AG Respiratory Chain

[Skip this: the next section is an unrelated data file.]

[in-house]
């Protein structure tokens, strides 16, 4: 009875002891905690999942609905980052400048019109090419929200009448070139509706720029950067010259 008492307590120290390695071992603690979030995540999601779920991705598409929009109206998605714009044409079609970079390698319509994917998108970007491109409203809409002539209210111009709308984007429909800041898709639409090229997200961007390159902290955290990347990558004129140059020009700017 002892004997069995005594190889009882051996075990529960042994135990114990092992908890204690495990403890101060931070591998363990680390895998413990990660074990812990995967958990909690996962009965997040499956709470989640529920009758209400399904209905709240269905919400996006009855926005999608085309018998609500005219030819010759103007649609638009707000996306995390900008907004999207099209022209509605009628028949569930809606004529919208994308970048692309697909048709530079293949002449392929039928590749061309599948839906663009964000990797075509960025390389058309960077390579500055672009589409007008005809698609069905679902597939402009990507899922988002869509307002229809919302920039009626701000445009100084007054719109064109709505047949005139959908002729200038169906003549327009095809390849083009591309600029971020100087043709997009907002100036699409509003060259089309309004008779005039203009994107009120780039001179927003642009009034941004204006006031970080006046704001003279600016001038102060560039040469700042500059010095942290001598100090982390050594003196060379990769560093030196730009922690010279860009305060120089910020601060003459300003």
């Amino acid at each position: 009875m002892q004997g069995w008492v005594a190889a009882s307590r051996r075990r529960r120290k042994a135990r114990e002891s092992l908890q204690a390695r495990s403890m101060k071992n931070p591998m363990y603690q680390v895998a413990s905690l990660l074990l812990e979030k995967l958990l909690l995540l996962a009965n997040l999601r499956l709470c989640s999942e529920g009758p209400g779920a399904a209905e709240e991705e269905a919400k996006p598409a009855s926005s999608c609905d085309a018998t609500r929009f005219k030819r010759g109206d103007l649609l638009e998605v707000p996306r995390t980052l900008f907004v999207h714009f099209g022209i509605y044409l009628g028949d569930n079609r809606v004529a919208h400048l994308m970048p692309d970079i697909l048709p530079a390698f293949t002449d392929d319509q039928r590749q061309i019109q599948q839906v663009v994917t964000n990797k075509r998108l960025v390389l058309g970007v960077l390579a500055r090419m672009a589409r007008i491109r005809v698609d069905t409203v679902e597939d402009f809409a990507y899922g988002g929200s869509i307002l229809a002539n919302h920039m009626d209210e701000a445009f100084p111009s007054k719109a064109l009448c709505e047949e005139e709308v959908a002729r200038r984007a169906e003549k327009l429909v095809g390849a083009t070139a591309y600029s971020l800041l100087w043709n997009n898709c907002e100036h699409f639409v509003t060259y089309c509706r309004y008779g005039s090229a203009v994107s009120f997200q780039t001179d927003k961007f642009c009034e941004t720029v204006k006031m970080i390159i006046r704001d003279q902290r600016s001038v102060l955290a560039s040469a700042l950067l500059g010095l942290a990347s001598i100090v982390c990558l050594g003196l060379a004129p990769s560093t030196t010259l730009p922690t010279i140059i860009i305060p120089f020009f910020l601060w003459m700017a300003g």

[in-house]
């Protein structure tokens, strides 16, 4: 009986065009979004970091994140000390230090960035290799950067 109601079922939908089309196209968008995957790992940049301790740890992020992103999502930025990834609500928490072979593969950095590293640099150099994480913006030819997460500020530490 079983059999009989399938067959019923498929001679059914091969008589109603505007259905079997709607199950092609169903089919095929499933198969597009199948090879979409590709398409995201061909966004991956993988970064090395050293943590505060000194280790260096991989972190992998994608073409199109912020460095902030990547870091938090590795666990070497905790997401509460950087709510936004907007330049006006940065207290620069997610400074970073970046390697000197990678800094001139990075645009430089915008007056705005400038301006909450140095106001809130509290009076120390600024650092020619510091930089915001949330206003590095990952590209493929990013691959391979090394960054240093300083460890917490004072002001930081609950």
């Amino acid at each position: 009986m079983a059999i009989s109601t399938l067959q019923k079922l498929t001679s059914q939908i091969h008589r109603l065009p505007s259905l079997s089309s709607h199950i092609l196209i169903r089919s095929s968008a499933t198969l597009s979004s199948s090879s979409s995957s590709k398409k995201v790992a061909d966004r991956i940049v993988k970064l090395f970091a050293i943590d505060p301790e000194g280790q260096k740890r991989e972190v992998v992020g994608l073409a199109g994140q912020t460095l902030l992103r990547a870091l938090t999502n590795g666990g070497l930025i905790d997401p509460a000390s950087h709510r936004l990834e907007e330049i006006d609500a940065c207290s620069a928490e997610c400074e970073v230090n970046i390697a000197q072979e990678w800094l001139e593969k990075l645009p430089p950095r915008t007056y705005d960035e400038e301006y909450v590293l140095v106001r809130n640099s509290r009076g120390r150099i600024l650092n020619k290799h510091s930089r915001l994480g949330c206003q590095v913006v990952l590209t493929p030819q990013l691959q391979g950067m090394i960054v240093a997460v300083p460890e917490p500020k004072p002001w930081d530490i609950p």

In plants, the mitochondrial respiratory chain has several unique features. It includes additional enzymes which help to handle changes of the redox state in plant cells, e.g. caused by varying photosynthetic activity. Furthermore, the “classical” protein complexes of the respiratory chain (complexes I to IV, and ATP synthase (complex V)) include extra subunits in plants. These proteins partially introduce side activities into the complexes which are important in a broad functional context. Finally, several matrix- and inter membrane space- located dehydrogenases interact with the mitochondrial respiratory chain in plants, linking it to different metabolic pathways. Research of our group is focused on understanding the unique role of the respiratory chain in plants. What are the specific roles of the extra enzymes and the additional subunits of the respiratory protein complexes? Which mitochondrial enzymes and pathways are interacting with the system? How are these interactions regulated? Special attention is drawn to complex I which in plants has especially many subunits. Interestingly, it has two additional structural domains, one of which includes carbonic anhydrases. It has been suggested that these enzymes contribute to a plant specific mechanism for recycling mitochondrial CO2 for photosynthesis. To gain insights into the molecular biology of the respiratory chain in plants we apply a broad spectrum of biochemical and proteomic methods, like biochemical purification techniques, affinity chromatography, diverse gel electrophoresis systems, immune assays, enzyme activity measurements, and nLC-MS/MS. Results of our gel-based projects are provided at gelmap.de.